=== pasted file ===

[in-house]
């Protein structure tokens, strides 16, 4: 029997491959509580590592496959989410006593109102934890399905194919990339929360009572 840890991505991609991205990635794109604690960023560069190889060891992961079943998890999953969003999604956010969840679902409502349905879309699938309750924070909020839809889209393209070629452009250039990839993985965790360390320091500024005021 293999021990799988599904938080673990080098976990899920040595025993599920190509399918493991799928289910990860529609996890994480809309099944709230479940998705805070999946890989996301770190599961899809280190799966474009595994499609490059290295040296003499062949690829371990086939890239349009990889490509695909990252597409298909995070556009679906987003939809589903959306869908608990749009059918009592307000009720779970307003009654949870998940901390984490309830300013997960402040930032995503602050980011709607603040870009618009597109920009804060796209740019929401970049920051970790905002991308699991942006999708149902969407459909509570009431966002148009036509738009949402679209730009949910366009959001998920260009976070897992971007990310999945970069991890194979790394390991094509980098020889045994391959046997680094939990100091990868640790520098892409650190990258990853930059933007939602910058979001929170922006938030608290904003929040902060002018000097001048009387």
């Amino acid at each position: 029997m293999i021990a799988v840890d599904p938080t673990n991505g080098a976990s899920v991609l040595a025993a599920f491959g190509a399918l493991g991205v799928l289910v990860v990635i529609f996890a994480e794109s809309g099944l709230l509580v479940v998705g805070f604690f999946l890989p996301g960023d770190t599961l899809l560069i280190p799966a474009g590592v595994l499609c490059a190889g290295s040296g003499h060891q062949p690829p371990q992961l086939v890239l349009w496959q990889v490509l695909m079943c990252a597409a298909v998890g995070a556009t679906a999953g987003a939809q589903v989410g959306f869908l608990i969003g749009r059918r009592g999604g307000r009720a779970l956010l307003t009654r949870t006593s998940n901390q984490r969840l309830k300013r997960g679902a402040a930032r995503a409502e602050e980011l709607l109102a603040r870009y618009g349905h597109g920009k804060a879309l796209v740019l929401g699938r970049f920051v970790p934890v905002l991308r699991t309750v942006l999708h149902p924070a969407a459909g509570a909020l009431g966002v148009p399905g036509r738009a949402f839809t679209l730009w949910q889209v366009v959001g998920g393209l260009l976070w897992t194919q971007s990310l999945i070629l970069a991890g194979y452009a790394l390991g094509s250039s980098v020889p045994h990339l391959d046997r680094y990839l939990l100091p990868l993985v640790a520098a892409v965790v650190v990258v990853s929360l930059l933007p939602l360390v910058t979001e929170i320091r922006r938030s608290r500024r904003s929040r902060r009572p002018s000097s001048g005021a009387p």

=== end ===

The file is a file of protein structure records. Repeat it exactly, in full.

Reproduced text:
[in-house]
């Protein structure tokens, strides 16, 4: 029997491959509580590592496959989410006593109102934890399905194919990339929360009572 840890991505991609991205990635794109604690960023560069190889060891992961079943998890999953969003999604956010969840679902409502349905879309699938309750924070909020839809889209393209070629452009250039990839993985965790360390320091500024005021 293999021990799988599904938080673990080098976990899920040595025993599920190509399918493991799928289910990860529609996890994480809309099944709230479940998705805070999946890989996301770190599961899809280190799966474009595994499609490059290295040296003499062949690829371990086939890239349009990889490509695909990252597409298909995070556009679906987003939809589903959306869908608990749009059918009592307000009720779970307003009654949870998940901390984490309830300013997960402040930032995503602050980011709607603040870009618009597109920009804060796209740019929401970049920051970790905002991308699991942006999708149902969407459909509570009431966002148009036509738009949402679209730009949910366009959001998920260009976070897992971007990310999945970069991890194979790394390991094509980098020889045994391959046997680094939990100091990868640790520098892409650190990258990853930059933007939602910058979001929170922006938030608290904003929040902060002018000097001048009387």
């Amino acid at each position: 029997m293999i021990a799988v840890d599904p938080t673990n991505g080098a976990s899920v991609l040595a025993a599920f491959g190509a399918l493991g991205v799928l289910v990860v990635i529609f996890a994480e794109s809309g099944l709230l509580v479940v998705g805070f604690f999946l890989p996301g960023d770190t599961l899809l560069i280190p799966a474009g590592v595994l499609c490059a190889g290295s040296g003499h060891q062949p690829p371990q992961l086939v890239l349009w496959q990889v490509l695909m079943c990252a597409a298909v998890g995070a556009t679906a999953g987003a939809q589903v989410g959306f869908l608990i969003g749009r059918r009592g999604g307000r009720a779970l956010l307003t009654r949870t006593s998940n901390q984490r969840l309830k300013r997960g679902a402040a930032r995503a409502e602050e980011l709607l109102a603040r870009y618009g349905h597109g920009k804060a879309l796209v740019l929401g699938r970049f920051v970790p934890v905002l991308r699991t309750v942006l999708h149902p924070a969407a459909g509570a909020l009431g966002v148009p399905g036509r738009a949402f839809t679209l730009w949910q889209v366009v959001g998920g393209l260009l976070w897992t194919q971007s990310l999945i070629l970069a991890g194979y452009a790394l390991g094509s250039s980098v020889p045994h990339l391959d046997r680094y990839l939990l100091p990868l993985v640790a520098a892409v965790v650190v990258v990853s929360l930059l933007p939602l360390v910058t979001e929170i320091r922006r938030s608290r500024r904003s929040r902060r009572p002018s000097s001048g005021a009387p």